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Reviewed by:
  • The Marcus Garvey and Universal Negro Improvement Association Papers, Vol. XI: The Caribbean Diaspora, 1910–1920
  • Glenn A. Chambers
The Marcus Garvey and Universal Negro Improvement Association Papers, Vol. XI: The Caribbean Diaspora, 1910–1920. Edited by Robert A. Hill. Durham, N.C.: Duke University Press, 2011. 1128 pp. $120 (cloth).

Since the publication of the first volume of this collection more than two decades ago, Robert A. Hill’s Marcus Garvey and the Universal Negro Improvement Association Papers has served as an indispensable source to understanding the impact and spread of the ideals of Marcus Garvey and his organization throughout the African diaspora. The letters, writings, and speeches in this current volume delve intricately into the West Indian side of the Garvey phenomenon that to this point has been neglected in the scholarship on the movement. By beginning the volume in 1910 (prior to the founding of the movement in 1914) Hill situates Garvey and his organization within the context of early twentieth-century West Indian history in which the impact of British [End Page 737] colonial neglect manifested itself in a variety of ways. Issues such as color and class prejudices, elite monopolization of land ownership, a declining sugar industry and its low wages, and the lack of educational opportunities for large segments of the population created circumstances in which emigration to the United States, Canada, the United Kingdom, Central and South America, and the Spanish Caribbean were the only viable options for improving the political, economic, and cultural realities of the masses of West Indians. As one document in the volume from a Grenadian contributor to the UNIA paper The Negro World stated in 1919, “the system of government, the hardships being endured by the working class, the lack of general move for uplift and advances of the masses along economic lines, the want of unity . . . made me leave” (p. 367). This mass movement and the West Indian diaspora it created, served as the largest and most dedicated membership in the UNIA. Much has been written about Garvey’s impact in the United States and Africa; however, this volume demonstrates that Garvey’s most lasting political and cultural legacy was in the British West Indies.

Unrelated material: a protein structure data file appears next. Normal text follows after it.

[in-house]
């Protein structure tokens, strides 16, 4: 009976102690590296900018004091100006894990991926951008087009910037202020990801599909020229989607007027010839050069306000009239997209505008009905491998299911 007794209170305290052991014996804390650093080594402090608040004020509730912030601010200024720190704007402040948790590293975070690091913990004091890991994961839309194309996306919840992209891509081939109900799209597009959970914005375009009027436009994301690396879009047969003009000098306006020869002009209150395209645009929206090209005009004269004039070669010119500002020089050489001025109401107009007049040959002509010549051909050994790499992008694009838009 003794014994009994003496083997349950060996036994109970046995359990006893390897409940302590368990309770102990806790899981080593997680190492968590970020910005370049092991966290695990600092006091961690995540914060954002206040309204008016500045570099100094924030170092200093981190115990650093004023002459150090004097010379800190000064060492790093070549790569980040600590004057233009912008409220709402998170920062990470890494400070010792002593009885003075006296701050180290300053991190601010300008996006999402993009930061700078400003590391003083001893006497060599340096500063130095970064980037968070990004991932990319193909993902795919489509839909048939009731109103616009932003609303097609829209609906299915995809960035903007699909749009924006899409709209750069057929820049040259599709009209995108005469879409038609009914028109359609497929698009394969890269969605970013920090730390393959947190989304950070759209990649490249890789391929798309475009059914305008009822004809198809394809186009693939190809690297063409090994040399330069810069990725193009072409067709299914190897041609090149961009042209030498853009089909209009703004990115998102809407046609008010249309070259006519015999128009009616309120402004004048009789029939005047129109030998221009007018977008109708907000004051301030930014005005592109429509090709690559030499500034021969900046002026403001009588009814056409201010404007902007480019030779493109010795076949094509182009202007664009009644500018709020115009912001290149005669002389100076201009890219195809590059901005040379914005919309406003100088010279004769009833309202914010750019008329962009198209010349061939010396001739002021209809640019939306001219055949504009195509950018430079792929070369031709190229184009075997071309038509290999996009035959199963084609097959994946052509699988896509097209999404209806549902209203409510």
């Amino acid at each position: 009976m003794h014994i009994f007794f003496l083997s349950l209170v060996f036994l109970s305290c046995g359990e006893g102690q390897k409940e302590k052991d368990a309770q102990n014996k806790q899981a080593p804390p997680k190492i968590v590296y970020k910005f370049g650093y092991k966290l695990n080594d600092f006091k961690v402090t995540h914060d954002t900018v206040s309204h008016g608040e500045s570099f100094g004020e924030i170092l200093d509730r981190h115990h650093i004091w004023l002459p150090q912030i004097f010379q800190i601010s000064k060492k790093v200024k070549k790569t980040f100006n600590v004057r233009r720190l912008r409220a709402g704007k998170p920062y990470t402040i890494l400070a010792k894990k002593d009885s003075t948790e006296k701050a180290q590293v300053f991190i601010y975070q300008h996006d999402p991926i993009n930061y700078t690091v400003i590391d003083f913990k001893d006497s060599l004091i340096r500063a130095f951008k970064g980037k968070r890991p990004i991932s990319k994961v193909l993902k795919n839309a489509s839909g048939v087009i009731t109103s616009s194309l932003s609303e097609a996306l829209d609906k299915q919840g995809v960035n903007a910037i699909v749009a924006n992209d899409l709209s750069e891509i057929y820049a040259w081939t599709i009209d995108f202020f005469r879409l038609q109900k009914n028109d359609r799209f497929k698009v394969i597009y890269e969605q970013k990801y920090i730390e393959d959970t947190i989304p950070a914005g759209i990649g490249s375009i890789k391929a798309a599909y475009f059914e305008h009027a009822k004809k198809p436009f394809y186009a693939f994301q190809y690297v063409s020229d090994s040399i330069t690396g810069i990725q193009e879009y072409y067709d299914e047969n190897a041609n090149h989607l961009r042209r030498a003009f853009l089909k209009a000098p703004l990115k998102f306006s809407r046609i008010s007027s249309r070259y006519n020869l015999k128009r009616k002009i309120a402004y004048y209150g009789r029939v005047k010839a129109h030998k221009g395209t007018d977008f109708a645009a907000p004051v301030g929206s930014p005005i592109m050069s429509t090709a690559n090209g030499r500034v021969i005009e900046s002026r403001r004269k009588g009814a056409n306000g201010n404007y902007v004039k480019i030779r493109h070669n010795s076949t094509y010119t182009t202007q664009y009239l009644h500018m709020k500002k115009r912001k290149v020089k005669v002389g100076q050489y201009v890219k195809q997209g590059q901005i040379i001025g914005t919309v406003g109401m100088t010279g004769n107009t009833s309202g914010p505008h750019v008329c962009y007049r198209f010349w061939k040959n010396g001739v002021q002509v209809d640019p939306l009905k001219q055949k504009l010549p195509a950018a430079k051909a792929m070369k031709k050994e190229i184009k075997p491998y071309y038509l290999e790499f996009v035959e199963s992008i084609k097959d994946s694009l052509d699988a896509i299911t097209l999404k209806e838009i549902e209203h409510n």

The sources in the volume reveal that while Garvey and the UNIA were appealing to West Indians abroad because of a shared Caribbean heritage, the fact that the organization was based in the United States and beyond the reach of British suppression made it an incubator for anticolonial and independence movements in the Caribbean. Several figures instrumental in the Caribbean fight for independence in the twentieth century honed their protest and organizational skills while members of the UNIA. Hill notes that the movement was sponsored largely by West Indian migrants “emancipated” in Central America and Cuba, as well as veterans of World War I who fought in the British West Indian regiments and felt entitled to better treatment from the British government upon completion of their service. The Central American and Cuban chapters comprised West Indians working in the sugar and banana industries in Cuba and Central America, as well as workers in the Panama Canal Zone, and were some of the most active and vocal chapters. When many of these migrants were repatriated to their home countries, they utilized the skills learned within the UNIA abroad to challenge their governments at home to improve political, economic, and social conditions. The foundations of trade unionism in the Caribbean and the worker solidarity and nationalism it promoted are apparent in several of the documents in this volume.

The documents in the volume related to the UNIA chapters in Central America suggest that one of the major accomplishments of the organization was its ability to quell insularity within the West Indian [End Page 738] migrant communities. In a document from a Panamanian newspaper, a report on a speech given by Miss Henrietta Vinton Davis, a UNIA organizer emphasizes her desire for West Indians in Panama to “put away what she considered a great impediment in the way of unity, that insularity which she found existed among West Indians” (p. 493). The idea of unity among West Indians is further emphasized in the...

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Additional Information

ISSN
1527-8050
Print ISSN
1045-6007
Pages
pp. 737-740
Launched on MUSE
2012-11-15
Open Access
No
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